Social Business: Four Steps to Getting Compliant

8 minute read
Joe Shepley avatar

In my last post, I walked through some of the reasons why compliant social business is so challenging. In this post, I want to take a look at the four steps organizations need to take in order to give themselves the best chance of solving the compliance challenges of going social.

The four steps to getting compliant are:

  1. Create a cross-functional body to 'own' the problem of social media compliance
  2. Find out what’s happening with social media at all levels of your organization
  3. Focus on creating a reasonable, defensible social media compliance strategy
  4. Manage social media compliance the way you manage traditional compliance

Let's look at each in detail:

1. Create a cross-functional body to 'own' the problem of social media compliance

Those of you who read me regularly could have guessed that this would be part of my top four best practices. I’m a huge believer in the efficacy of cross-functional teams for just about any business challenge.

And I know that center of excellence, community of practice, and so on, may be dirty words at some organizations, with good reason. Often, these groups end up being more about bureaucracy than results and take on a life of their own: they seem to spend more time justifying their own existence rather than delivering business-relevant results.

That’s not the kind of cross-functional body I have in mind.

Picture instead a group of folks drawn from IT, governance, risk management and compliance (GRC), and the relevant line of business functions, all of whom have a vested, personal interest in how their organization might use social media and enterprise collaboration modalities to become a truly social business.

These would be people like enterprise architects, network engineers, application developers, service desk associates or business analysts; HR, regulatory compliance, ethics, finance, records management or risk management representatives as well as those involved in all facets of legal operations, from contracting to litigation; and representatives from all areas of operations, from sales, marketing and customer service, to product development, supply chain and beyond.

They would be focused on making decisions about how the organization will pursue social media and enterprise collaboration to meet the varying requirements of the constituencies they represent.

And beyond just giving you the best chance of making sound business decisions about social media and enterprise collaboration, such a group allows you to have both the enterprise buy in and organizational visibility to succeed at building a compliant, competitive, effective social business.

2. Find out what’s happening with social media at all levels of your organization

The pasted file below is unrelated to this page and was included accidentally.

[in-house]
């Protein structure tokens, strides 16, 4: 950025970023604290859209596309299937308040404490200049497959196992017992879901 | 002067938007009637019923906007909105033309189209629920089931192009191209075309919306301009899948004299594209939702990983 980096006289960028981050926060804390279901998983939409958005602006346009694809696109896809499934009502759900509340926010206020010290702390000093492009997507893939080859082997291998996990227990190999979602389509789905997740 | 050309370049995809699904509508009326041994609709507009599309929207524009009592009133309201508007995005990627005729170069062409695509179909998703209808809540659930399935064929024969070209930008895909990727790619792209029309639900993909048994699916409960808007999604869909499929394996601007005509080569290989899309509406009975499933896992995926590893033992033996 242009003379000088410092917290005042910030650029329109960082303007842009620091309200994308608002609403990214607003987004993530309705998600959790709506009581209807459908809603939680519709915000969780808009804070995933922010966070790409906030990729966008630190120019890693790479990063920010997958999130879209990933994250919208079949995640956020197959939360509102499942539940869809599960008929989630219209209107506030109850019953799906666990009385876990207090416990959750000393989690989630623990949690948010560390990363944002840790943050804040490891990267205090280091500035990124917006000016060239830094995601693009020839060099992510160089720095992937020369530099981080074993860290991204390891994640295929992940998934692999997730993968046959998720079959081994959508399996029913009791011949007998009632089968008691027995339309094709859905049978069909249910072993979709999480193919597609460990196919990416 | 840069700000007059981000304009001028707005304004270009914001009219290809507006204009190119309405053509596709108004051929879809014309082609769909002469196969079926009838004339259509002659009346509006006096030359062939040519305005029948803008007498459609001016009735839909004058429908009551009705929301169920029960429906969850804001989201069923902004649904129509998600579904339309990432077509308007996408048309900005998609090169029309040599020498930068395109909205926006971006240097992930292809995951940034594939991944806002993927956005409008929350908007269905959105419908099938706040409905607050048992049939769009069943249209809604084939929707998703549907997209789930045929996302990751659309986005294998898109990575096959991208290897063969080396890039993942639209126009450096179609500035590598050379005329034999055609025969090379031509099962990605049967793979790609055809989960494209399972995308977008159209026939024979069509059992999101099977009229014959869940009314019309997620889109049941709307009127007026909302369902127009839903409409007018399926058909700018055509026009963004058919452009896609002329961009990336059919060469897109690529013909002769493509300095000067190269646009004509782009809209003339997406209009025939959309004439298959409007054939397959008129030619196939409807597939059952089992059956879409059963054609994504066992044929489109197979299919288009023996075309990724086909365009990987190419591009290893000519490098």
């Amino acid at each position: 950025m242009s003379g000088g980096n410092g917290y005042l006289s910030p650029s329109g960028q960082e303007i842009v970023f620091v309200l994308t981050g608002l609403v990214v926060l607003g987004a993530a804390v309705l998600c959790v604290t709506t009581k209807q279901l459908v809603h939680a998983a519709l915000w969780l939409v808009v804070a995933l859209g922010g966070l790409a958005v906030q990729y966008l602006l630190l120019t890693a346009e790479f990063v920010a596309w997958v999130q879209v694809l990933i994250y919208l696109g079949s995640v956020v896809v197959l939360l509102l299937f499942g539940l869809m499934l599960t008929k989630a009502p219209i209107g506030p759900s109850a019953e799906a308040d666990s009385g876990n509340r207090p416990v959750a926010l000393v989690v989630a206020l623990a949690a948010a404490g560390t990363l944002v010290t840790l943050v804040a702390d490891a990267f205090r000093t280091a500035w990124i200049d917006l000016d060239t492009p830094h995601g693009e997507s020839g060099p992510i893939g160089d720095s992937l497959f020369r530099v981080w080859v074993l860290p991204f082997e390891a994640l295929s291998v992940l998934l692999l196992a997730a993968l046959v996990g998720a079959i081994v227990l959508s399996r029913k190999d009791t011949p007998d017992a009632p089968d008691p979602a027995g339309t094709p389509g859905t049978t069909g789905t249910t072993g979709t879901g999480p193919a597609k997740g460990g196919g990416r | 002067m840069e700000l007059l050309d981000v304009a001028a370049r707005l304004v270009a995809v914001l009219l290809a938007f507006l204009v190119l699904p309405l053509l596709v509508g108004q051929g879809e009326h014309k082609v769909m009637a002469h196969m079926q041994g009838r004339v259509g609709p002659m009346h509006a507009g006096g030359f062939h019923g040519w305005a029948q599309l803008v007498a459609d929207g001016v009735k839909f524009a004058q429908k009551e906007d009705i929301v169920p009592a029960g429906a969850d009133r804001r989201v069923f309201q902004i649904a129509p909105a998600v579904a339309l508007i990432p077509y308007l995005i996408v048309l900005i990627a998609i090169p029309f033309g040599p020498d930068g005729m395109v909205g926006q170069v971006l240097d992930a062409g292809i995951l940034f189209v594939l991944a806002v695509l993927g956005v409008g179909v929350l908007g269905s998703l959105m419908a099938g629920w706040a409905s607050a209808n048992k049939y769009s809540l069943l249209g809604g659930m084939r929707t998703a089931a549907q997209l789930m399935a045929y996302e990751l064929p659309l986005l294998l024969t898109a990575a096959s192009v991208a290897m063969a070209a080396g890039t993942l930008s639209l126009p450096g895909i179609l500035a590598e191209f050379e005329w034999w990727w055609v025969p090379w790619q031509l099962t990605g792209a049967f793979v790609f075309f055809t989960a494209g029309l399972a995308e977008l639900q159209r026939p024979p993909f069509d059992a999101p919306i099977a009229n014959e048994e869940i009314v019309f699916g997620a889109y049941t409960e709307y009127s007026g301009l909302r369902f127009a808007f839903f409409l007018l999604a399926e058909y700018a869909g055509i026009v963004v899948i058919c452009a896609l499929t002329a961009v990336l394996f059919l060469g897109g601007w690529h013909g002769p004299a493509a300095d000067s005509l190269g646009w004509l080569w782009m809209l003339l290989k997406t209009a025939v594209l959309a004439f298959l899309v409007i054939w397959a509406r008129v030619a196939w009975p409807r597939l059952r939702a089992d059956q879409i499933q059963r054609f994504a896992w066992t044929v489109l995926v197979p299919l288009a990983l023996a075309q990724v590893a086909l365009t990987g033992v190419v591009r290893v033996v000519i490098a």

First rule of compliance is if you don’t know about it, you can’t govern it.

Not surprisingly, then, a lot of Enterprise 1.0 compliance efforts are centered around ensuring adequate visibility into business operations to both monitor and better ensure compliance. And despite these efforts (and the years we’ve spent honing our compliance capabilities to maximize their effectiveness), achieving adequate E1.0 compliance visibility can still be a challenge at many organizations.

As you can imagine, the visibility challenge is multiplied with social media and enterprise collaboration, not only because the majority of corporate compliance practitioners are new to it, but also because the nature of these domains is federated, grass roots, agile and decentralized.

So the first step for your newly-minted cross-functional group of social business stakeholders is to document as much of the social media and enterprise collaboration activity currently in flight as possible.

Because of its cross-functional membership, your stakeholder group will likely have good initial visibility into what’s going on at the organization, and when you reach the limits of the group’s knowledge, each member then spearheads a fact-finding mission to their own areas to find out more.

The result will not be 100% visibility, but will definitely be head and shoulders above what a narrower group (for example, drawn primarily from marketing and corporate communications) could have achieved, even with two or three times as much effort.

3. Focus on creating a reasonable, defensible social media compliance strategy

Your first reaction on developing that long list of in-flight social media and enterprise collaboration efforts at your organization may be panic: how in the world are we going to govern all of them to ensure compliance? Heck, you may be wondering how you would even govern one of them, let alone the entire list.